I bet you’re wondering is what the heck a galette is, right? Good question. I served two of these, one each to my family and Tavis’ family, and they all asked the same thing. The broadest definition provided by various internet dictionaries is of a round, flat cake, but a fleshed out consensus seems to indicate that a galette is a flat, free form pastry topped with fruit. I called it a rustic pie. I went searching for a recipe that would help me use up the last of my BC fruit, nectarines in particular, and in the process I found a way to use the rest of the blueberries too. AND it was really easy!
What did I find?
I found this interesting recipe on the website for Vermont Creamery. Raiza Costa, author of Dulce Delight, was featured in a video showing how to make this desert alongside one of the owners of the creamery, and she also posted about it on her blog. There were very few ingredients and the process seemed simple, so I decided to give it a shot. Plus, the fruits were calling to me!
What did I change?
You’ll be surprised to learn that I changed very little in this recipe. I know, that’s weird for me. But if there’s one thing I’ve learned over the years, it’s that changing ingredients when baking can be a tricky matter. Sometimes there are simple substitutions, sure, but most of the time changing anything, even just a tiny change to the quantity, can really create a disaster. And somehow desert disasters are always more depressing than other cooking disasters, right?
So the first change I made was to increase the amount of butter in the crust, and this was just because I’m a little lazy. Really, I have no idea how to measure out 100 grams of butter, but I do know that 125 grams is half a cup so I went with half a cup and called it a day. Really, what’s an extra 25 grams of butter?
The only other thing I changed was to add a little water to the dough, and that change was not premeditated. I was stirring the egg into the dough and it just wasn’t coming together into a ball as perfectly as the folks in the video made it seem like it should. That’s when I remembered the trick I’d learned from my Grandma, pastry maker extraordinaire that she was, and that is that when making pastry, if the dough does not come together, try adding a little ice cold water. I did and it worked like a charm! Thanks Grandma!
Okay so I changed one more thing out of convenience. I decided to cook and serve the galette in a pie plate instead of flat like a galette is supposed to be. Although I was stoked to try out something new, and I knew it would look very cool, I had to think about ease of transportation; since I was bringing the uncooked galettes to our two family dinners, I decided using pie plates was the better option for the car ride over. As it was, the fruit juices leaked all around the galette in the pie plate so that would have made a huge mess in the oven otherwise!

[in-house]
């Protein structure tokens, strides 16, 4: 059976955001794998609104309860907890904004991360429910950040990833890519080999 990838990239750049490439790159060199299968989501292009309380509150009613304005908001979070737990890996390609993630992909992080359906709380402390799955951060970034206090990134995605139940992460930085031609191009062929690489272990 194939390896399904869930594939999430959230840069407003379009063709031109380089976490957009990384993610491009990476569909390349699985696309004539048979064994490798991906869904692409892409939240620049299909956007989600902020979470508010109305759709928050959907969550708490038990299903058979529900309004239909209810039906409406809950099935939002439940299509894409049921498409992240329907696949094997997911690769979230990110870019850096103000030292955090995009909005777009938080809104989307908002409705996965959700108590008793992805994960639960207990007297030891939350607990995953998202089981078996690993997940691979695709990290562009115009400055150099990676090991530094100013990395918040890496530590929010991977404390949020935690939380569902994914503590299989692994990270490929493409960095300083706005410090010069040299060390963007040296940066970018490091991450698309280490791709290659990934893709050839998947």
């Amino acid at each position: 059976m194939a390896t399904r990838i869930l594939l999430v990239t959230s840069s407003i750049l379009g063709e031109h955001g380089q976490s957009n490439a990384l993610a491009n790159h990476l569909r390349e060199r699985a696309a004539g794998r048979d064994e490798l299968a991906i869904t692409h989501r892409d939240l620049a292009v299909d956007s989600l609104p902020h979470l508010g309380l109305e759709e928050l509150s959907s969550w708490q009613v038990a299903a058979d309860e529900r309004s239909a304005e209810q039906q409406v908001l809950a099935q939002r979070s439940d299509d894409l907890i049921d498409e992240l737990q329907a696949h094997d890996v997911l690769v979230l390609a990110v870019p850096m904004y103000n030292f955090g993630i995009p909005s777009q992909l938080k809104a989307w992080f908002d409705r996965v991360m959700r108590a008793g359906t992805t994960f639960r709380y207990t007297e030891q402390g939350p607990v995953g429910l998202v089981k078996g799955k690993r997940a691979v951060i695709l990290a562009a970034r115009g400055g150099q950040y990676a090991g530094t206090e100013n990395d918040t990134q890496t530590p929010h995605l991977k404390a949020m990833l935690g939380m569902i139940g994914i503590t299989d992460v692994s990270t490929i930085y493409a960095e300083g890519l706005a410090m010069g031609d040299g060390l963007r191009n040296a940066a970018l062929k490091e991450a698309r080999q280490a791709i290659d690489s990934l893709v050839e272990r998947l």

What did I learn?
The best, and corniest, thing I learned is that baking with my Grandma really stuck with me, and I’m profoundly happy for those memories. Seriously, our elders have so much to teach us and all that knowledge is only at our fingertips for so long before they’re gone! I only regret that my grandma never tasted my pastry, but I digress.
Another great thing I learned from making this galette is that pastry does not have to be fancy to be yummy. I’ve always had the impression that pastry is kind of hoity toity, I think because for so long I wasn’t able to make it and because it can be more than a little finicky (seriously!). But rolling out the dough and making a flat pie threw out all preconceived notions of pastry for me. Even though I didn’t actually bake and serve the galette flat, the recipe convinced me that I could. I intend to try it out again and this time I’ll bake it flat like it’s supposed to be, no matter how the fruit juices may run.
The last thing I learned is that fruit really doesn’t need a lot of sugar. In fact, there is no sugar added to the fruit in this galette, and it was delicious just like that. There was only 2 tablespoons of sugar in the dough too, which makes this a very healthy desert overall. Nevermind that I served it with whip cream… because every desert tastes better with whip cream!
So I made an awesome new creation, enjoyed delicious BC fruits in it, and it was super easy? Now that’s a keeper, folks! All the family agreed, except for my brother who won’t eat fruit to save his life so his opinion doesn’t count anyways. I’ll definitely be making this again. I think I’ll have to check out Dulce Delight for more inspiration in the future!
Have you ever dabbled with pastry? Were you successful?